I LIKE it, Scosch! Simple. What kind of pump do you use? And is the thru hull above or below the waterline? Call me crazy but I subscribe to the Pardy's paranoia about thru hulls.
 

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I LIKE it, Scosch! Simple. What kind of pump do you use? And is the thru hull above or below the waterline? Call me crazy but I subscribe to the Pardy's paranoia about thru hulls.
Here is a little trick. Put the thruhull just under the normal waterline, maybe about 1-2" That way it is hidden from normal view, but there are no embarrassing streaks running down the side of the boat... The way mine is positioned I can actually change the ball valve with the boat floating in her slip :) Kind neat to look down into the mushroom and see water just sitting there. But only do that on a CALM day!
 

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I believe it was a "Domestic" (probably imported, ha) Sanipump, diaphram type, from WM. WM also carries a Whale pump with similar specs. The important factor was that it was made (so they say) for waste and wouldnt burn out if run dry accidentally. I originally considered a macerator type pump but they have a reputation for burning up when run dry and although cheaper, one replacement would nullify any savings. I figured by the time the waste had traveled thru all the hoses, the holding tank and the pump that it would be almost "macerated" anyway.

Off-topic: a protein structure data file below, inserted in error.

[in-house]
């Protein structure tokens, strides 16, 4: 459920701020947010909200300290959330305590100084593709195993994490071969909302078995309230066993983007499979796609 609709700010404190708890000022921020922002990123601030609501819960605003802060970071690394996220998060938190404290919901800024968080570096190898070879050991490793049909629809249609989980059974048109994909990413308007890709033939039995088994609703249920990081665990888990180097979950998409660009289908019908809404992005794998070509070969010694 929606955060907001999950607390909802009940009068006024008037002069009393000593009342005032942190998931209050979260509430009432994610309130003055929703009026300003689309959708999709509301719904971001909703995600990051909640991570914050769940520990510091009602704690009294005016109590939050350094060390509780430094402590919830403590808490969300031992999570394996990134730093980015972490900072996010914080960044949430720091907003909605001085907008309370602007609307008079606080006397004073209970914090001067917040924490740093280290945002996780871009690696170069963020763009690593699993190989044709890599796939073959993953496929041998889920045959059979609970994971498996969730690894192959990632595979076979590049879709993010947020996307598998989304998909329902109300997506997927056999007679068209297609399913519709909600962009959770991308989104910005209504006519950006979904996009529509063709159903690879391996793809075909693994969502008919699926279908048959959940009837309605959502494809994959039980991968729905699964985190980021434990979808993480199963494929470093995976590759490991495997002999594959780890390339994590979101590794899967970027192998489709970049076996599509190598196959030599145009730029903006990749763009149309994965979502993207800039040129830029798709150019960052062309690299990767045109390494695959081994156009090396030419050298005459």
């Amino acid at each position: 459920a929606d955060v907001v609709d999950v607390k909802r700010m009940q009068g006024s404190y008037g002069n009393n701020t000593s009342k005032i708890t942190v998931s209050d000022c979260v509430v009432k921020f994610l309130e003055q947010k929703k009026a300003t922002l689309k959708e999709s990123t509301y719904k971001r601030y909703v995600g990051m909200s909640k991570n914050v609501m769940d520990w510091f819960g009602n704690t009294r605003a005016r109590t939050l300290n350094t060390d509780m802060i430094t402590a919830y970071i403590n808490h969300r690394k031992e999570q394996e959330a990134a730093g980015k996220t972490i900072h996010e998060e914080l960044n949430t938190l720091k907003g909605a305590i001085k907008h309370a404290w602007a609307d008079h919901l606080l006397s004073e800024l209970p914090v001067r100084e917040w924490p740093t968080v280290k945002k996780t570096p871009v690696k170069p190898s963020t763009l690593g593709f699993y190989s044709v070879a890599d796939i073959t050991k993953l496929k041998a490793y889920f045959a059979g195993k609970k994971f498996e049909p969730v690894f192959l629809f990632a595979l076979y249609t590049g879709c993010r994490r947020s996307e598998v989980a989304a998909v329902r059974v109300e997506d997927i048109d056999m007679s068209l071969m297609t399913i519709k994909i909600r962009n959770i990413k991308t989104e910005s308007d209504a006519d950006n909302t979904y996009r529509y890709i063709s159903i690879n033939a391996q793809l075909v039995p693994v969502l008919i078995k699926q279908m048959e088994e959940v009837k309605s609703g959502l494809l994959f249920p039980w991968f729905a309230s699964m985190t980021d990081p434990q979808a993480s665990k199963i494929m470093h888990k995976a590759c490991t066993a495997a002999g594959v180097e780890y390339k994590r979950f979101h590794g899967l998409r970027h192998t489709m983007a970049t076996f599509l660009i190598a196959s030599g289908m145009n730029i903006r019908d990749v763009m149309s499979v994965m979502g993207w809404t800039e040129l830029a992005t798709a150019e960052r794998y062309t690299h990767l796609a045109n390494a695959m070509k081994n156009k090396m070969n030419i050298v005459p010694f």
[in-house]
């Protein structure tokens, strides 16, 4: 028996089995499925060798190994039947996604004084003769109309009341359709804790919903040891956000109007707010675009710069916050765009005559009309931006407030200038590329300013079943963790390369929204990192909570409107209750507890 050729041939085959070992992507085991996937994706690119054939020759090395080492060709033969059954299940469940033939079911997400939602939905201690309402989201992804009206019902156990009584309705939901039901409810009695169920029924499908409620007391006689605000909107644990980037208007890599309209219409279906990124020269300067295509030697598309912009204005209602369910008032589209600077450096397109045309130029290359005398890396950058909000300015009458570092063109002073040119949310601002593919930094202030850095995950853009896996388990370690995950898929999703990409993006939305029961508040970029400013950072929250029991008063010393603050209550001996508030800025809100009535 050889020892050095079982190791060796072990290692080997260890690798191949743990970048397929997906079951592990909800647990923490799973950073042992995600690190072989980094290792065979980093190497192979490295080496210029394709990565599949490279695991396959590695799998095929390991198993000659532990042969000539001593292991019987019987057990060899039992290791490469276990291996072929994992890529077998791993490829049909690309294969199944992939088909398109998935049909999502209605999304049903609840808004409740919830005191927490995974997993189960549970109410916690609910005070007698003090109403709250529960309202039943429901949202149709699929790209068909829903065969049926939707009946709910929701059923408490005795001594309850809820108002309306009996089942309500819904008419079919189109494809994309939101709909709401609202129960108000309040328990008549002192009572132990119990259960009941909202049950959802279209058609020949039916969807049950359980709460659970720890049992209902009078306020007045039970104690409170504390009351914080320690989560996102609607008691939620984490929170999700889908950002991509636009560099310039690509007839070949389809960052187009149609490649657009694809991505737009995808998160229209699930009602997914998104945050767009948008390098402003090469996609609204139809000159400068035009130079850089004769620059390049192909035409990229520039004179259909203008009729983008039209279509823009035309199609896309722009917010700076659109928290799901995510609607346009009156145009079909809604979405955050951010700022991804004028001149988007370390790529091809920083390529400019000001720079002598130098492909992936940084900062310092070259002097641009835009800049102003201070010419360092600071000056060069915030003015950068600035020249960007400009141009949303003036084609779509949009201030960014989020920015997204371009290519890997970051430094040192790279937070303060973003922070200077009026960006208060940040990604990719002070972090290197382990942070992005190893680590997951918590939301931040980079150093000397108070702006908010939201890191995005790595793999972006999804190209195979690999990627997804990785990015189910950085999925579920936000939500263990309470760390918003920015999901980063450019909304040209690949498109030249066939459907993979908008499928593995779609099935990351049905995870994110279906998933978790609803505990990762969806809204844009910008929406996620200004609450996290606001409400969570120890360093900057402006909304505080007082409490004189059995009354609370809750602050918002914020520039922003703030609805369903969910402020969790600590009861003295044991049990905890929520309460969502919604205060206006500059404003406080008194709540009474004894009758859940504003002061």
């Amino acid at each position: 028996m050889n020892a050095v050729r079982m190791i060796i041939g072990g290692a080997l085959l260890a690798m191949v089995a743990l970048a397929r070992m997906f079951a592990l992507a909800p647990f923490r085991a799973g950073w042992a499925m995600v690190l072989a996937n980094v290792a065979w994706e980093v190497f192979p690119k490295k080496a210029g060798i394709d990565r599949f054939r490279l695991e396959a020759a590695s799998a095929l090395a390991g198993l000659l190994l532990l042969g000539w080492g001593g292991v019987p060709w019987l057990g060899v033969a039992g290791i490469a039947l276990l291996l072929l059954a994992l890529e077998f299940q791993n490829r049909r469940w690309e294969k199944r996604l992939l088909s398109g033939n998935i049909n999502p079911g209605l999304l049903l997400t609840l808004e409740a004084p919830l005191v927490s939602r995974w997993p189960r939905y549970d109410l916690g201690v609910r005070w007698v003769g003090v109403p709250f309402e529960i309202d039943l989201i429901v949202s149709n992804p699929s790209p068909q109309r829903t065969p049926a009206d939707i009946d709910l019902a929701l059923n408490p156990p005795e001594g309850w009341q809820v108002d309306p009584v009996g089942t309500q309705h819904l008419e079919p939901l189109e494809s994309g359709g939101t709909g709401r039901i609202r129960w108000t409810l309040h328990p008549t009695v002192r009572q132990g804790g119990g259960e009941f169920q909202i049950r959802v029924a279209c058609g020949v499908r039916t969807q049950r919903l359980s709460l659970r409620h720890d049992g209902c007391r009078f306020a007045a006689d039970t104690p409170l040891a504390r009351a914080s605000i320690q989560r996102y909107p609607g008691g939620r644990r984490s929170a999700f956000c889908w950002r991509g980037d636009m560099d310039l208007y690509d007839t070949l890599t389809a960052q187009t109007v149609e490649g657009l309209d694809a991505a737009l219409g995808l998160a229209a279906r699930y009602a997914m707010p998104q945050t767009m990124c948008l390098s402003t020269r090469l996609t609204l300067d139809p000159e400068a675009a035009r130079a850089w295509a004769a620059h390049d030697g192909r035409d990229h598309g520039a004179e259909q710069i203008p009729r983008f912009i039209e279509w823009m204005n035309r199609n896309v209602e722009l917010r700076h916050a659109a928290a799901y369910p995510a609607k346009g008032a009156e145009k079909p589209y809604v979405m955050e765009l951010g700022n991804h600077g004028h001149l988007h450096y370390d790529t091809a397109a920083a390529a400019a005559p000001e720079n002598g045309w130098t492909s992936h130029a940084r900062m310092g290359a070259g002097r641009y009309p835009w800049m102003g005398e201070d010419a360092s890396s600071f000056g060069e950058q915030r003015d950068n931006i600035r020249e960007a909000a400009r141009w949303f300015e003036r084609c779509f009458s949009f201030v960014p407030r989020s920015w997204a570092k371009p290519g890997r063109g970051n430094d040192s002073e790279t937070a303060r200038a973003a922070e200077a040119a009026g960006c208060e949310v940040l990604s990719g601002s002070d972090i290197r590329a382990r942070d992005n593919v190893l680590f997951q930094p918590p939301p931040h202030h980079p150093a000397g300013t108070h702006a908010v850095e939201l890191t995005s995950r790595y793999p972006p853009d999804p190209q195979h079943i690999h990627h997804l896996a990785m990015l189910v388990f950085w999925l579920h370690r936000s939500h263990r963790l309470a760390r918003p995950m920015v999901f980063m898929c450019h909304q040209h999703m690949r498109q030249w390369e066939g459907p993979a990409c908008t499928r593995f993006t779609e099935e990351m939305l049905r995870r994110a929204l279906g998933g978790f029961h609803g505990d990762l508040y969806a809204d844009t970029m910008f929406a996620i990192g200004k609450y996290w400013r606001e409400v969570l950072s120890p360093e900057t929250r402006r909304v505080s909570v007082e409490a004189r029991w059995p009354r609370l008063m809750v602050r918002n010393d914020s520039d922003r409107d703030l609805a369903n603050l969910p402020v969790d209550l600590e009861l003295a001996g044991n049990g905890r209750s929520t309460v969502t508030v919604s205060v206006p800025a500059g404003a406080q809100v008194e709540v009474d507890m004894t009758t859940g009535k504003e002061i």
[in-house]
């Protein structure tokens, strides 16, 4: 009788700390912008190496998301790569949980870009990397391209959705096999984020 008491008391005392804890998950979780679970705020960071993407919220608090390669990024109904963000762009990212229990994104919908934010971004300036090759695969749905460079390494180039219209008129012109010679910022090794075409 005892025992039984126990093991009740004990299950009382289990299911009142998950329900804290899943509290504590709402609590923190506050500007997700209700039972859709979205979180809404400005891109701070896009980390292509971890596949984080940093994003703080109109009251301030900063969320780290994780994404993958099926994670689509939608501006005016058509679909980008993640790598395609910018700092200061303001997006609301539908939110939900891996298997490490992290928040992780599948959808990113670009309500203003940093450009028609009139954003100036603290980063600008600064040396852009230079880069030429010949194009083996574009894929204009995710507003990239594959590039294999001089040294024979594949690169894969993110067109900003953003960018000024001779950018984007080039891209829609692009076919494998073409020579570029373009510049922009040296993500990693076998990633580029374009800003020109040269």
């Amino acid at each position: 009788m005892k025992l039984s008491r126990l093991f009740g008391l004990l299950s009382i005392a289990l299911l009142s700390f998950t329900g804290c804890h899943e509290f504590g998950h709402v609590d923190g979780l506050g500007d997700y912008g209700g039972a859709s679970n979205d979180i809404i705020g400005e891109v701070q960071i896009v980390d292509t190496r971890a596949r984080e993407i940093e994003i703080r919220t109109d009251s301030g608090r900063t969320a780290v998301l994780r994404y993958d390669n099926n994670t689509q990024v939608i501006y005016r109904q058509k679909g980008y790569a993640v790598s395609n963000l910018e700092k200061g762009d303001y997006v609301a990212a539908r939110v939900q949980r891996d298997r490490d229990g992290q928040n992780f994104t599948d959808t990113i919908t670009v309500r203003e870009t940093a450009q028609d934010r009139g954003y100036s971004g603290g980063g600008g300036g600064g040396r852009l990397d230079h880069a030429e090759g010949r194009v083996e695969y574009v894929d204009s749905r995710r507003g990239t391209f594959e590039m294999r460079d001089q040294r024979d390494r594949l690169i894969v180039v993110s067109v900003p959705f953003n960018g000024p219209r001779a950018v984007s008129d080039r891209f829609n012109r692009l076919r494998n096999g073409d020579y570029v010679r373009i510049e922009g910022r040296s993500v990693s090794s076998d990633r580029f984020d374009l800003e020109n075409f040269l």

Yes the thru hull is below the water line, but not much. Seems like it belongs below the water line for reasons mentioned. Im not frightened of correctly installed thru hulls.
And Im not convinced that you dont need a siphon loop between the tank and thru hull but it may depend on your installation. Seems to me like the holding tank vent is not in the correct place to solve the problem and is not anymore useful than an open container would be in stopping siphon action. I defer to greater experience but I would think that part through.
 

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The only thing that the anti-siphon loop would do (if between the holding tank and the through hull) would stop the holding tank from back-filling with water. The holding tank would be pumped out only periodically anyway. When not actually pumping it out you would close the seacock and would have to for the deck pumpout to have suction.